Craig Brandis, “Storm Over Houston”

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Storm Over Houston

A shadow props up the gutted barn
where we spent the night.
To be keen all the time—not to swerve.
Ten minutes out of every hour
is enough most days.

A man with boulders in his soul,
a dock trying to hold onto
it’s string of boat horses,
a bone-drenched woman
with praise for a God
who is stealthy as a barn cat.

Out on the highway
no sound now,
as if someone
had picked them all up
from a skiff with a pruning hook
and put them in a sack.

 


Craig Brandis lives in Lake Oswego, Oregon, and studies poetry at the Attic in Portland with David Beispeil and Ed Skoog. In addition to publishing in online and print journals, he is a student of book arts and publishes limited edition chapbooks of his poems using letterpress and handmade paper. His work has been published in New Verse News, Three Line Poetry, the Ekphrastic Review, Dovetails Literary Journal, and elsewhere. He can be reached at craigbrandis [at] gmail [dot] com.


 

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James Scannell McCormick, “Eye Floaters”

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Eye Floaters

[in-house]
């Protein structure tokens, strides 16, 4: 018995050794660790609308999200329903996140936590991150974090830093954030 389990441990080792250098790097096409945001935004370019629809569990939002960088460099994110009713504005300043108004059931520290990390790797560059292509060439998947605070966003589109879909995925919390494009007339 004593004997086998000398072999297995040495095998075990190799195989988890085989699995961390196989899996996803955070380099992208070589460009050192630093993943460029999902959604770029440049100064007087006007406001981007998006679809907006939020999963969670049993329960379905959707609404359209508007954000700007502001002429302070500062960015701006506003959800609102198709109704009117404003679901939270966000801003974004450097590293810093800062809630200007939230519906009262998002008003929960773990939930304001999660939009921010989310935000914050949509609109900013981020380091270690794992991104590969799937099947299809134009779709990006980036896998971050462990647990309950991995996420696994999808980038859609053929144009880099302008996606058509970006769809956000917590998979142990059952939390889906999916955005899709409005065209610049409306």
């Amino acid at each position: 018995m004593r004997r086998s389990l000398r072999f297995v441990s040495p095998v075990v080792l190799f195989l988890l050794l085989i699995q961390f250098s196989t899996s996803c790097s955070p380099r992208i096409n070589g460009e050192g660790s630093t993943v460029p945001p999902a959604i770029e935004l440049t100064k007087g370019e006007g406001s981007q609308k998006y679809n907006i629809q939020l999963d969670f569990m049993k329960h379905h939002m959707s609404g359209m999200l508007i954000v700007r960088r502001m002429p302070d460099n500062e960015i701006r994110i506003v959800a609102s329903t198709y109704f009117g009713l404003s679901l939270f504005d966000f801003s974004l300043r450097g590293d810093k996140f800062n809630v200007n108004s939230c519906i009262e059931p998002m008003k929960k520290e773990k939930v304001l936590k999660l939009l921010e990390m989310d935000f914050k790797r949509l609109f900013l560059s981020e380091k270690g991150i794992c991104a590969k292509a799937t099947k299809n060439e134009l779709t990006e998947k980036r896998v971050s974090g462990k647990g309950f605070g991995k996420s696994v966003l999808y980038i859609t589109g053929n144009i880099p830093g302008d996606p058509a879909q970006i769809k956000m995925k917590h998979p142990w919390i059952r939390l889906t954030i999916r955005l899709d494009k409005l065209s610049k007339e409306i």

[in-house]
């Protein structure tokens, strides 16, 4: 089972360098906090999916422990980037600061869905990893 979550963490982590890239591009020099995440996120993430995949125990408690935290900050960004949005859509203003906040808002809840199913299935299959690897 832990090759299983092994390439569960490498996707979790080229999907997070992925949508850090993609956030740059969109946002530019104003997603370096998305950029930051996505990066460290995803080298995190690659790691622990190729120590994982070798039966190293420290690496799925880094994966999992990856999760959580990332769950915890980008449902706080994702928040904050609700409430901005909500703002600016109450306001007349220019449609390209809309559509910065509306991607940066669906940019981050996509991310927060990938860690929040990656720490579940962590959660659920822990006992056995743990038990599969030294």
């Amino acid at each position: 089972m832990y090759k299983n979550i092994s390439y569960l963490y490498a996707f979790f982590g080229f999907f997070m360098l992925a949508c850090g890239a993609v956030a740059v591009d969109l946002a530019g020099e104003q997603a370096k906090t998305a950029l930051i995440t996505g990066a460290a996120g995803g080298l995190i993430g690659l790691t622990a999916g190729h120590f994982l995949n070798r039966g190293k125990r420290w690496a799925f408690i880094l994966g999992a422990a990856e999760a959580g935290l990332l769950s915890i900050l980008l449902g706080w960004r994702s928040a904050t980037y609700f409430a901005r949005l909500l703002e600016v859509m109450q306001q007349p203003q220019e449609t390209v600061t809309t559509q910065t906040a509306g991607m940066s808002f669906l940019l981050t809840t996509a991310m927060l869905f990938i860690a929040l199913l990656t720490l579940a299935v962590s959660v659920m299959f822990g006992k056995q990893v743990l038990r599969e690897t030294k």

(Muscae Volitantes)

It’s as though their name is
to remind you: not crawling, not
climbing, not picking a quick,
stuttered gait—though still
weightless, so nearly weightless
that no word can mean down,
no word up. But rather flying.
In flight: thick swerve or
arc across zenith, snow-plain,
day-lit pane, page. Swarmed,
settling but never settled. Once
seen, no unseeing: no looking
at, but no looking away. They
hover and cloud but scatter faster
the faster you look—and more
maddeningly. You try to name
them: seahorse, lobster. Honeycomb,
web. Ghosts. Memories, and as
cureless. And what flaw without
harm, fault without hurt? You
must bear those, too: They’ll
always be, and in you. Of you.

 


James Scannell McCormick holds a doctorate in creative writing—poetry. He writes and teaches in Rochester, Minnesota.


 

Janet Barry, “Sweet Milk Dreams”

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Sweet Milk Dreams

I have had enough of my own misery

The world has been going on
without me; some people

have died horrible deaths, or noble
ones, and some have gotten married,

had babies, or just spent every day
going to work and coming home

and feeding the dog. Maybe
they come home to love or maybe

the hungry dog is enough, slurping
his bowl of kibbles. Maybe the dead

are in heaven now, wondering why
they ever strapped on that suicide vest

or took that icy route, or what
that fight was all about that ended

in gunshot. The baby cries
for her mother’s womb. Sleeps

in white linen swaddles.
The dog lies all night

in the doorway. In his sleep
he snorts and snuffles,

legs paddling.

In the darkness, maybe,
sweet milk dreams.

 


Janet Barry is a musician and poet with works published in numerous journals and anthologies, most recently Little Lantern Press, The Mom Egg, Snapdragon, and Third Wednesday. She was recently Featured Poet in Aurorean, and has received several Pushcart and Best of the Net nominations, as well as having her poem “Aubade” chosen for inclusion in BiLINE (Best Indie Lit New England). Janet holds degrees in organ performance and poetry.